Regular readers of The Human Touch will be aware that I have been an avid champion of labour as statistically the biggest contributor to the creation of wealth. Of course, that is labour in the broader sense and not restricted to the emotive term of “the working class”. Most people are “workers”, or doers who find more meaning in being that than in being owners or “employers”. Many are both.

Those categorisations, including that of “capital” serve only to institutionalise individuals into abstracts; enhancing divisions and conflict and indeed denigrating the vital role that labour plays in the creation of wealth. It’s an environment that not only encourages the formation of combative collectives, but the emergence of megalomaniacs jockeying for power to lead them, whatever side they represent. What routinely escapes them all is that you can never enhance your value and indispensability to an activity by withholding your contribution from it.

I have spent some fifteen years closely engaged with workers at all levels and in many different companies in enhancing their understanding of the economic environment and the companies they work for. The key stumbling block in achieving a sense of common purpose and common fate is the commodity expression of labour, particularly at lower levels. This expression inevitably leads to the routinely destructive haggling about benefits and rewards, and a complete alienation of labour’s contributory role to the common purpose of serving customers upon which wealth creation to the benefit of all so self-evidently rests.

Perversely, that common purpose is mostly fully understood, endorsed, sometimes even championed at an individual worker or manager level. But when they become absorbed into a collective called a Union or “employer”, or worse still the abstracts of “labour” and “capital” that enthusiasm morphs into becoming a belligerent battle between claimants of wealth distribution. It’s a familiar battleground that both sides seem to prefer, and that fuels ambitions for power.

There is little need in this article to repeat the many economic analyses that have shown indisputably that labour unrest and disruptive industrial action are severely harming our economic well-being. It has again been highlighted in the recent Global Competitiveness report (see Moneyweb report here.)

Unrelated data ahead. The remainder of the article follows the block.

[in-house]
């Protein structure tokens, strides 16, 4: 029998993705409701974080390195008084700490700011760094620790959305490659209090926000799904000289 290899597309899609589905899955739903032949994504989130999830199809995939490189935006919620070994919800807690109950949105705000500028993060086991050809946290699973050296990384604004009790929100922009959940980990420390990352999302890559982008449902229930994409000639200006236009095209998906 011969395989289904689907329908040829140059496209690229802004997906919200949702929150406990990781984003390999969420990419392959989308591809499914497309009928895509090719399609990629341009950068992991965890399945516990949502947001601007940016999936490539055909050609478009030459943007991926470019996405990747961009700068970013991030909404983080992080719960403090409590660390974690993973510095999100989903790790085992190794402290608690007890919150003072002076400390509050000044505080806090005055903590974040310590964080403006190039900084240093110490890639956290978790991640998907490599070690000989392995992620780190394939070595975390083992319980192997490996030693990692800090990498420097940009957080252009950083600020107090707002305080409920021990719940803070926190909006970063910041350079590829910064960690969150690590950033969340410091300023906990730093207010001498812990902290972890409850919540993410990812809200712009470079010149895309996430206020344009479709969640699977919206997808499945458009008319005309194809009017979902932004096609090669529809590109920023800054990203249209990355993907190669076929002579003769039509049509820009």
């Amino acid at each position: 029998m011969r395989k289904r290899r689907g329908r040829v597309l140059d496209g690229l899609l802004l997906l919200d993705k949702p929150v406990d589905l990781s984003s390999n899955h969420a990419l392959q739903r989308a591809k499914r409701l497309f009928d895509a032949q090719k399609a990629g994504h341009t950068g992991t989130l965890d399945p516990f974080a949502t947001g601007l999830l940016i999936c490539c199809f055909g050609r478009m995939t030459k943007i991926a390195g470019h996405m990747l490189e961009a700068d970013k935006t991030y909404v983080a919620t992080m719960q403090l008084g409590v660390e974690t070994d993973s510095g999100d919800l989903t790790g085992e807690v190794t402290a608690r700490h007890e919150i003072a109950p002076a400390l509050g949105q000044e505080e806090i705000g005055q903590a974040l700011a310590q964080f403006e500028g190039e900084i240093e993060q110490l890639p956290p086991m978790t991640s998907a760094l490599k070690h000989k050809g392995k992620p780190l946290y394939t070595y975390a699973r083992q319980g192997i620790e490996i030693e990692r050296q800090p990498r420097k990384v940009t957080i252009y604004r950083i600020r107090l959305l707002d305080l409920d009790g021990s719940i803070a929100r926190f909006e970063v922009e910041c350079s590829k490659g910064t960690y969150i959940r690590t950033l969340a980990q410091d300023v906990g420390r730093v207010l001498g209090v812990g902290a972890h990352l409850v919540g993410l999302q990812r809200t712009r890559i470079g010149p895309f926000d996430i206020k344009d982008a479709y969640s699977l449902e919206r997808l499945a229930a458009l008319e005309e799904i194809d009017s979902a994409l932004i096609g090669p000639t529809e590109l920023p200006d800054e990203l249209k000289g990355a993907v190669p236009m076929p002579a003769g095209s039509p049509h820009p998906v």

Far from behaving like proud contributors to wealth creation, Labour has become South Africa’s economic Achilles heel. And there’s a highly poisoned arrow of self-destruction heading straight for it.

Tuesday, September 9, 2014

Convenient collectives

Hiding behind a collective flag to avoid personal accountability.

Much has been written in law and organisational theory about responsibility, accountability, and liability. While I am not an expert in the subject both in practice and theory, I cannot help concluding that for the most part we still have not got it quite right. It is the failure of the theory to insist that when someone or something is responsible for an action or event they also have to be held accountable and liable for that event or act. To the extent that when ordinary folk are confronted with at times dire consequences of the actions of others or groups of others, they are left with a deep sense of injustice.

So when Deputy President Cyril Ramaphosa told the Marikana commission that there was a collective responsibility for the tragic event 2 years ago, it left one with an immediate sense that in the end no single person or even a number of individuals would, or could be held accountable. The Commission is still some distance away from compiling its final report, and it is still to be seen whether it will identify specific individuals who can be held accountable. To then establish liability will be a near impossible task.

African Bank is another recent convenient collective that comes to mind. To be sure, former CEO Leon Kirkinis, shareholders and perhaps a number of employees have suffered or may still experience financial losses. But how does this compare with the dire position many of the borrowers find themselves in or will have to face in future? In most cases, when the interests of the collective collides with that of the individual, the latter is the loser both in terms of relative loss, and also in ability and capacity to engage the collective, establish full accountability and seek retribution or compensation.

All of this should imply a strengthening of the principle of caveat emptor, or “let the buyer beware”. But that principle becomes sterile as collective power becomes more centralised and commands far more influential, collusive, and persuasive resources to seduce the individual into a lop sided transaction. Even more invidious are transactions backed by cartels, price fixing and uncompetitive behaviour of which we have seen many such as the bread price collusion some years ago.